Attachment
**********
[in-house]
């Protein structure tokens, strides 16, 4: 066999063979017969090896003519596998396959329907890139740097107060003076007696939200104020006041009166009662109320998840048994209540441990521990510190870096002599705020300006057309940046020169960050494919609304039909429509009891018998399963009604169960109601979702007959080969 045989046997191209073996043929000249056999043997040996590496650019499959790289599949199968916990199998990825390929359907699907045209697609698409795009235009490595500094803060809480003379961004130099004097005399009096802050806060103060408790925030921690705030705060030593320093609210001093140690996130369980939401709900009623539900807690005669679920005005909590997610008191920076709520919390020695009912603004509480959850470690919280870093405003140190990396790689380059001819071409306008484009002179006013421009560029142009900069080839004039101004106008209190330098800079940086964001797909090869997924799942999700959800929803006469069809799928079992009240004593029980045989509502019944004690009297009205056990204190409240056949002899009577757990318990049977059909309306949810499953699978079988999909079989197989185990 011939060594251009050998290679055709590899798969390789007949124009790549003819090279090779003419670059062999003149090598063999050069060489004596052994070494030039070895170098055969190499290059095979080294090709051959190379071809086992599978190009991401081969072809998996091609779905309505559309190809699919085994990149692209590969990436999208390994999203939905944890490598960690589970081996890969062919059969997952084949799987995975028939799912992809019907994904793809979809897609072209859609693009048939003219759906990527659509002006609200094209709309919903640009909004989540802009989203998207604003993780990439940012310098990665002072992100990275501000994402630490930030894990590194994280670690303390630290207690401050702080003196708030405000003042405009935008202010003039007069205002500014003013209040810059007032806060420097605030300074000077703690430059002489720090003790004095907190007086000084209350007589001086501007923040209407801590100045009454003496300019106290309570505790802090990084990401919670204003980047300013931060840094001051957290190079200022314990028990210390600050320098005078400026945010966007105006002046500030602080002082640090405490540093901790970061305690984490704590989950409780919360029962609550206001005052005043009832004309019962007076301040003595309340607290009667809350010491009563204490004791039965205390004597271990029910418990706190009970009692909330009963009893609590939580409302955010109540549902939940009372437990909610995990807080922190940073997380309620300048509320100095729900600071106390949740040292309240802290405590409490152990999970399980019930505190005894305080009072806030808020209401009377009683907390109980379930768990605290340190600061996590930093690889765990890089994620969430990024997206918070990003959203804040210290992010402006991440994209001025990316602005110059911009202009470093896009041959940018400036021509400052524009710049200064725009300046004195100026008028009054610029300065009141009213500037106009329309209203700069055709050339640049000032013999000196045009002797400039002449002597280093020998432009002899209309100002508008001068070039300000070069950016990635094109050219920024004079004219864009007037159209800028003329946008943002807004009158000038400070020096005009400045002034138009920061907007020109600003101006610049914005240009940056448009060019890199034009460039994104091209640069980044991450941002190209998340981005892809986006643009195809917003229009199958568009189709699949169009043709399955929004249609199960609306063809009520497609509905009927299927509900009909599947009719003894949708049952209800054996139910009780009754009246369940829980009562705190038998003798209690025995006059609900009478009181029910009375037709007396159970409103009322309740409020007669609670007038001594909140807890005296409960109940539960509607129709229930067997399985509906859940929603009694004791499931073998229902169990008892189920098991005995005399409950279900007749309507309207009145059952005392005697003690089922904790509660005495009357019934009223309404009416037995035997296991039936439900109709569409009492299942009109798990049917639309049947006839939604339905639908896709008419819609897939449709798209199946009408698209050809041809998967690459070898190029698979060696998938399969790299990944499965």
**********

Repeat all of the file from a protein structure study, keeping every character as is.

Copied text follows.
[in-house]
């Protein structure tokens, strides 16, 4: 066999063979017969090896003519596998396959329907890139740097107060003076007696939200104020006041009166009662109320998840048994209540441990521990510190870096002599705020300006057309940046020169960050494919609304039909429509009891018998399963009604169960109601979702007959080969 045989046997191209073996043929000249056999043997040996590496650019499959790289599949199968916990199998990825390929359907699907045209697609698409795009235009490595500094803060809480003379961004130099004097005399009096802050806060103060408790925030921690705030705060030593320093609210001093140690996130369980939401709900009623539900807690005669679920005005909590997610008191920076709520919390020695009912603004509480959850470690919280870093405003140190990396790689380059001819071409306008484009002179006013421009560029142009900069080839004039101004106008209190330098800079940086964001797909090869997924799942999700959800929803006469069809799928079992009240004593029980045989509502019944004690009297009205056990204190409240056949002899009577757990318990049977059909309306949810499953699978079988999909079989197989185990 011939060594251009050998290679055709590899798969390789007949124009790549003819090279090779003419670059062999003149090598063999050069060489004596052994070494030039070895170098055969190499290059095979080294090709051959190379071809086992599978190009991401081969072809998996091609779905309505559309190809699919085994990149692209590969990436999208390994999203939905944890490598960690589970081996890969062919059969997952084949799987995975028939799912992809019907994904793809979809897609072209859609693009048939003219759906990527659509002006609200094209709309919903640009909004989540802009989203998207604003993780990439940012310098990665002072992100990275501000994402630490930030894990590194994280670690303390630290207690401050702080003196708030405000003042405009935008202010003039007069205002500014003013209040810059007032806060420097605030300074000077703690430059002489720090003790004095907190007086000084209350007589001086501007923040209407801590100045009454003496300019106290309570505790802090990084990401919670204003980047300013931060840094001051957290190079200022314990028990210390600050320098005078400026945010966007105006002046500030602080002082640090405490540093901790970061305690984490704590989950409780919360029962609550206001005052005043009832004309019962007076301040003595309340607290009667809350010491009563204490004791039965205390004597271990029910418990706190009970009692909330009963009893609590939580409302955010109540549902939940009372437990909610995990807080922190940073997380309620300048509320100095729900600071106390949740040292309240802290405590409490152990999970399980019930505190005894305080009072806030808020209401009377009683907390109980379930768990605290340190600061996590930093690889765990890089994620969430990024997206918070990003959203804040210290992010402006991440994209001025990316602005110059911009202009470093896009041959940018400036021509400052524009710049200064725009300046004195100026008028009054610029300065009141009213500037106009329309209203700069055709050339640049000032013999000196045009002797400039002449002597280093020998432009002899209309100002508008001068070039300000070069950016990635094109050219920024004079004219864009007037159209800028003329946008943002807004009158000038400070020096005009400045002034138009920061907007020109600003101006610049914005240009940056448009060019890199034009460039994104091209640069980044991450941002190209998340981005892809986006643009195809917003229009199958568009189709699949169009043709399955929004249609199960609306063809009520497609509905009927299927509900009909599947009719003894949708049952209800054996139910009780009754009246369940829980009562705190038998003798209690025995006059609900009478009181029910009375037709007396159970409103009322309740409020007669609670007038001594909140807890005296409960109940539960509607129709229930067997399985509906859940929603009694004791499931073998229902169990008892189920098991005995005399409950279900007749309507309207009145059952005392005697003690089922904790509660005495009357019934009223309404009416037995035997296991039936439900109709569409009492299942009109798990049917639309049947006839939604339905639908896709008419819609897939449709798209199946009408698209050809041809998967690459070898190029698979060696998938399969790299990944499965």